Leadership – How are you doing?

Many companies often devote resources to develop the business and technical ends of their operations without paying sufficient attention to developing the leadership capacity of their people. When this happens, they find their business out of sync. In other words, the organization has not been sufficiently developed to take maximum advantage of the resources created to support the organization (e.g. computer systems, sales and marketing systems, production systems, etc.).

Using automobile racing as a metaphor, the car is only as good as the driver holding the wheel and the pit crew supporting the driver and the car. If you were thinking of doing some research on the subject of leadership development, you might go into shock when you discovered how many sites were available. If you checked out the web site of a popular Internet bookstore, you will have a choice of over 6,000 books on the subject of leadership. Just picking a book that suited you could be a career in itself!

After discovering how much information existed on the subject of leadership development, it seemed best to set a goal to have you work with the information that exists, and with the traits you already have rather than trying to impart new wisdom. Practicing as a management consultant for over 30 years has enabled me to see some of the best and worst leadership. These experiences have been in the setting of privately owned businesses and during 6 years service in the Army Reserves. The list of leadership traits shown below was compiled during a “brain-storming session” with about 20 leaders who are members of the Siena Family Business Institute. The basic question posed was, “What traits would you want in a leader in order to be willing to follow that person?”

While not exhaustive, this list is worth reviewing. Your comments are invited. Some people believe leaders are born. However, many management experts believe that leaders can be made. In other words, people can be developed into leaders.

This point of view has some validity, but it may be like saying “Anyone can learn to play the piano.” A retort could be, “Not everyone can become an accomplished pianist”. Perhaps it is fair to say that if someone does not have the inherent gifts to become a great leader, all the training and development in the world will not make him/her into one.

Nonetheless, management would be well advised to consider taking a hard look at how well it is doing to provide the encouragement and support to foster leadership development within its organization. The list below may be idealistic. Some great leaders were not highly endowed with all of these traits. There may appear to be some duplication or overlap among some of these traits (e.g. industrious/high performer); however, there are some nuances that make them different that cannot be addressed at this time.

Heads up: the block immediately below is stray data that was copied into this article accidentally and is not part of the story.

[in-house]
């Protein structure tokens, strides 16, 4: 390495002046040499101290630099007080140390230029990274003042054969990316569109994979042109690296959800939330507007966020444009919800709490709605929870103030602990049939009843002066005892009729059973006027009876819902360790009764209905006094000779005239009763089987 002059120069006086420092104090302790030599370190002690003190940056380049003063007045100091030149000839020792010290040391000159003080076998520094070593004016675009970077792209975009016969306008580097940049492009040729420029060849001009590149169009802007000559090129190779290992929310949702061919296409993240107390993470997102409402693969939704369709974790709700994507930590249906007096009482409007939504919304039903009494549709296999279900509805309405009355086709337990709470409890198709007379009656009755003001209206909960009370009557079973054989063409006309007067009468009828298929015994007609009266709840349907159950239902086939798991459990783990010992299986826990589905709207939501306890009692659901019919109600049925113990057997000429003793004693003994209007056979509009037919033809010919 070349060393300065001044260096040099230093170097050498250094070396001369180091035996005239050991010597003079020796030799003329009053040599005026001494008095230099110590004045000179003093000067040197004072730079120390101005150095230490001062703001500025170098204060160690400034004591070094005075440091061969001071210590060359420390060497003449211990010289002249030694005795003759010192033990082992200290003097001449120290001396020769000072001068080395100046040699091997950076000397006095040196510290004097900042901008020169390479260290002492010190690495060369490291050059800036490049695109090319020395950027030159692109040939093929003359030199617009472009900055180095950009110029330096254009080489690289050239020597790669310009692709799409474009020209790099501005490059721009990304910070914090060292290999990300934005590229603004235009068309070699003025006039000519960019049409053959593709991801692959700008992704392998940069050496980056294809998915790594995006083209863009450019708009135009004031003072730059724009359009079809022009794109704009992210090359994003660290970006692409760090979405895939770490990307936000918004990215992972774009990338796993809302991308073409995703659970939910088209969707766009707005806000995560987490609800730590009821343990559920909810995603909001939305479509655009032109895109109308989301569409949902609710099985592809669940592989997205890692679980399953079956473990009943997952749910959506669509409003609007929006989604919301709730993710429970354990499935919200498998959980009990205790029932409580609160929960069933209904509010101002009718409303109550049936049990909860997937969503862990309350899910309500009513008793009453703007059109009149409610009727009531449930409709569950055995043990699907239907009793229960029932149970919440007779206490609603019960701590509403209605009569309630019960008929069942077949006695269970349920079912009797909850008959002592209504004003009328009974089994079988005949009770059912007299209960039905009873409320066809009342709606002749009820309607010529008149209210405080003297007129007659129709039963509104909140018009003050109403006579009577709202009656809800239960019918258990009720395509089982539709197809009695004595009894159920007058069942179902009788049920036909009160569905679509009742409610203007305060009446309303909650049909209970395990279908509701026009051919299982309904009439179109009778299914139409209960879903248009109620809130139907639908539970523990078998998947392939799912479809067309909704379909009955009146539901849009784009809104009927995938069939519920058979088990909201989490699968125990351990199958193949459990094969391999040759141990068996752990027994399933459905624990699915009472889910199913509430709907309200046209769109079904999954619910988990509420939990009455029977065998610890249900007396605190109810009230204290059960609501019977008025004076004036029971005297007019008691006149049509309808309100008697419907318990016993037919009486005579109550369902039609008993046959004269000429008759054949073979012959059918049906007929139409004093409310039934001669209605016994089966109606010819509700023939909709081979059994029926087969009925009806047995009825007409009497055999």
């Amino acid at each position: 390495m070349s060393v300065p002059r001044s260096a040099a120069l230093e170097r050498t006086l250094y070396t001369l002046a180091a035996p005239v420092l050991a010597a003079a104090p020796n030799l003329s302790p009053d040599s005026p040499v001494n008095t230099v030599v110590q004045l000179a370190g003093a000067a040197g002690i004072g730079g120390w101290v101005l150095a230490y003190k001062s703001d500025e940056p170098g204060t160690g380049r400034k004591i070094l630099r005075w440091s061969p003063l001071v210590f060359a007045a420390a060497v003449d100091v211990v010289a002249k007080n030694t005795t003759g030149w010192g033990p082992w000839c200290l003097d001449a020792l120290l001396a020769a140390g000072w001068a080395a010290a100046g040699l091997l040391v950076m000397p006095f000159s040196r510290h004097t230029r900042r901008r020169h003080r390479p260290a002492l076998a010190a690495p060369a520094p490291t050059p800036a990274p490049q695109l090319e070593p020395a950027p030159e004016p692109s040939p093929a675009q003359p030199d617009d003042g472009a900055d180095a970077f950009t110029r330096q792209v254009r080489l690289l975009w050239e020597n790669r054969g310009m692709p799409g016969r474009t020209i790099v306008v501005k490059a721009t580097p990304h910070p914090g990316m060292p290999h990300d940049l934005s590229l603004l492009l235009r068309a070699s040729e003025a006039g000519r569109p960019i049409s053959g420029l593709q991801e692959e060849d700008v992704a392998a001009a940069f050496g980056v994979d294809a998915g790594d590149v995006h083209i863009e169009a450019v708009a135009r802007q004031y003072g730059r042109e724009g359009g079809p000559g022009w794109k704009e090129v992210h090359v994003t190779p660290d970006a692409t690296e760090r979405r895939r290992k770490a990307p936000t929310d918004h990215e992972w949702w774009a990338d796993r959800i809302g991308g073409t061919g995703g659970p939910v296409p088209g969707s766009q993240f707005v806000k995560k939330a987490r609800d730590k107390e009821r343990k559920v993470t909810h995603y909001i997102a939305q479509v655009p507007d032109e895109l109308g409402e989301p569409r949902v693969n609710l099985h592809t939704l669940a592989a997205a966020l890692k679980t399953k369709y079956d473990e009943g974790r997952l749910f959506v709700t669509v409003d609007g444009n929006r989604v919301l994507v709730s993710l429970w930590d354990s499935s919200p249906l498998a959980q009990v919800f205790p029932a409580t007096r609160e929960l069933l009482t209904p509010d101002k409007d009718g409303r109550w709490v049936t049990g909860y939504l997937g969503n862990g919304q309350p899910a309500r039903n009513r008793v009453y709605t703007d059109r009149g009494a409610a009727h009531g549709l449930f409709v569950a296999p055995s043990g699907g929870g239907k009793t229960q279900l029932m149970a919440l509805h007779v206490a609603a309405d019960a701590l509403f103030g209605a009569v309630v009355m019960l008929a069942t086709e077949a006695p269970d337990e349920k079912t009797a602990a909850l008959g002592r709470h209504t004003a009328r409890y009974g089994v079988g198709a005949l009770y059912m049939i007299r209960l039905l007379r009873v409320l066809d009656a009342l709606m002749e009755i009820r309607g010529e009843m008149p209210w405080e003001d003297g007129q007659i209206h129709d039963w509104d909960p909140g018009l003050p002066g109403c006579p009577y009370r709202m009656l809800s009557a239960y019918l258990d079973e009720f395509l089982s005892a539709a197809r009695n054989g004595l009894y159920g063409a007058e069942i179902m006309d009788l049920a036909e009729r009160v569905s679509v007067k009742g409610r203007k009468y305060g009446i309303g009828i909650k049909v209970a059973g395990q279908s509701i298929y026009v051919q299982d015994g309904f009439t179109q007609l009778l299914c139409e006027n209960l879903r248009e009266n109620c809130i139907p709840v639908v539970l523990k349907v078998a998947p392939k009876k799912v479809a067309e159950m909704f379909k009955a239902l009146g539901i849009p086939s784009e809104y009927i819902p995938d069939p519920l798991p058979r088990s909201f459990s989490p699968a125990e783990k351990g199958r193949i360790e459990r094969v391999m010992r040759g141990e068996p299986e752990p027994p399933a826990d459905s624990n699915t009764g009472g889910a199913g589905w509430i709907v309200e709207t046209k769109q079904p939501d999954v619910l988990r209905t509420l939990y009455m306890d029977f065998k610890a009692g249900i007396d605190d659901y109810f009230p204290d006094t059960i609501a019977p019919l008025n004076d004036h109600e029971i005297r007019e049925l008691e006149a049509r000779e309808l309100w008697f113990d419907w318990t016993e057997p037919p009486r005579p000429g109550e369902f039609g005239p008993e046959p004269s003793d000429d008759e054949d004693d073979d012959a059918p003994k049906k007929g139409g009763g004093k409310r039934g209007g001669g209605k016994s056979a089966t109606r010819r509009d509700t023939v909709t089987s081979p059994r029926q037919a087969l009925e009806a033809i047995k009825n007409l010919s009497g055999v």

Adaptable Industrious
Alert Initiates
Ambitious Integrity
Approachable Intelligent
Brave Intent
Caring Loyal
Competitive Open Minded
Conditioned Patient
Confident Poised
Cooperative Respectable
Consistent Reliable
Decisive Resourceful
Delegates Risk Taker
Enthusiastic Self control
Empathetic Sensitive
Fair Skilled Fighter
Faithful Successful
Friendly Team spirit
Hands-on Time manager
High Integrity Visionary
High Performer Wise

If you are in a leadership role, it might be enlightening to step back and take stock of yourself regarding these traits. I could suggest more formal and objective ways, but for now, I think just taking a “peek” at yourself from a distance is a good start. You will likely identify those areas that require the most attention and offer the greatest potential payback from additional development. You will find that it is difficult to focus on more than a few areas at one time. So, do not get overly ambitious.

If you have the heart for it, and if you use a competent and objective, third party (called consultants), you might even try to determine how your peers and subordinates view you. In Organizational Development circles, this is known as “360 degree feedback”. This can be an eye opener (good and bad). Supposing you do this and learn that your rating in certain areas is not to your liking? What are your options? You can say, “Nobody’s perfect!” and continue functioning at less than optimal. You can walk around feeling guilty or ashamed for being imperfect or you can decide to engage in a program of self- development.

Sometimes this takes the form of listening to cassette tapes, reading books, completing questionnaires and the like. You can also hire an executive coach to work with you one-on-one. Another option is to bring in a trainer to provide seminars and workshops intended to teach you new skills (or hone existing ones), tune up your attitude, and help you and your teammates to function better as a team. After all, who said only the leader needs development?

You probably already use many of these tools. My only hope (not a modest one) is that by simply bringing this to your attention, you will invest the time to focus (the operative word) on your leadership development. My main premise is that everyone has some degree of leadership capacity in them. You see this during times of crisis when a non-leader takes control of the situation. This is manifested in the military through astounding acts of heroism. An astute leader recognizes when he/she is not as effective as they want and need to be. Take a moment to review the checklist above to reflect on your situation. Perhaps this will give you a clue where you need to look deepest. Good luck on your search to discover and develop the best that is within you.

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